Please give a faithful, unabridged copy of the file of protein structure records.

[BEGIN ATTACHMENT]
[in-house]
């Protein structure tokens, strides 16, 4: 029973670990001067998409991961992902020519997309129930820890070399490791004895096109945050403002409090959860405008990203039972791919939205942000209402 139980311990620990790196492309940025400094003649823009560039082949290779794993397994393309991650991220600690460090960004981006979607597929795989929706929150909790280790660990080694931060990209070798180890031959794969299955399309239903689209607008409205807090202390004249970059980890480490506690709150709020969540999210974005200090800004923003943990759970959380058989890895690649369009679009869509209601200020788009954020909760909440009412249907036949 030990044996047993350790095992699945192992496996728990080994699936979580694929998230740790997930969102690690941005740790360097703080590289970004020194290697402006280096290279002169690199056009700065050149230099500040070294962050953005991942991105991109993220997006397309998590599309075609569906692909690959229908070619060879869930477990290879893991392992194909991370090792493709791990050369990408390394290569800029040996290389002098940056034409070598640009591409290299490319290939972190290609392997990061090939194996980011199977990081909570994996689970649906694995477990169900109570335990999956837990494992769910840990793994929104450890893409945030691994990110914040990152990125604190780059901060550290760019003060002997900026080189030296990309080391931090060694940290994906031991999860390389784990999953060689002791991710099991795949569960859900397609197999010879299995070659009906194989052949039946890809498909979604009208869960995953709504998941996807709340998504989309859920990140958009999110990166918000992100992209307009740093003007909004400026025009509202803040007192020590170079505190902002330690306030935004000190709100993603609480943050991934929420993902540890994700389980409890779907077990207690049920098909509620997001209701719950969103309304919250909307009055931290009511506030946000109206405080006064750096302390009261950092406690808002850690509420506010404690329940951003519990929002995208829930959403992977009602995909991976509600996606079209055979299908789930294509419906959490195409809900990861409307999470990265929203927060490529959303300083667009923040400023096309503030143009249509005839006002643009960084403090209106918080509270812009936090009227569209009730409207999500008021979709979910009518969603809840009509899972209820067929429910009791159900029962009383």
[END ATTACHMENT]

[in-house]
């Protein structure tokens, strides 16, 4: 029973670990001067998409991961992902020519997309129930820890070399490791004895096109945050403002409090959860405008990203039972791919939205942000209402 139980311990620990790196492309940025400094003649823009560039082949290779794993397994393309991650991220600690460090960004981006979607597929795989929706929150909790280790660990080694931060990209070798180890031959794969299955399309239903689209607008409205807090202390004249970059980890480490506690709150709020969540999210974005200090800004923003943990759970959380058989890895690649369009679009869509209601200020788009954020909760909440009412249907036949 030990044996047993350790095992699945192992496996728990080994699936979580694929998230740790997930969102690690941005740790360097703080590289970004020194290697402006280096290279002169690199056009700065050149230099500040070294962050953005991942991105991109993220997006397309998590599309075609569906692909690959229908070619060879869930477990290879893991392992194909991370090792493709791990050369990408390394290569800029040996290389002098940056034409070598640009591409290299490319290939972190290609392997990061090939194996980011199977990081909570994996689970649906694995477990169900109570335990999956837990494992769910840990793994929104450890893409945030691994990110914040990152990125604190780059901060550290760019003060002997900026080189030296990309080391931090060694940290994906031991999860390389784990999953060689002791991710099991795949569960859900397609197999010879299995070659009906194989052949039946890809498909979604009208869960995953709504998941996807709340998504989309859920990140958009999110990166918000992100992209307009740093003007909004400026025009509202803040007192020590170079505190902002330690306030935004000190709100993603609480943050991934929420993902540890994700389980409890779907077990207690049920098909509620997001209701719950969103309304919250909307009055931290009511506030946000109206405080006064750096302390009261950092406690808002850690509420506010404690329940951003519990929002995208829930959403992977009602995909991976509600996606079209055979299908789930294509419906959490195409809900990861409307999470990265929203927060490529959303300083667009923040400023096309503030143009249509005839006002643009960084403090209106918080509270812009936090009227569209009730409207999500008021979709979910009518969603809840009509899972209820067929429910009791159900029962009383």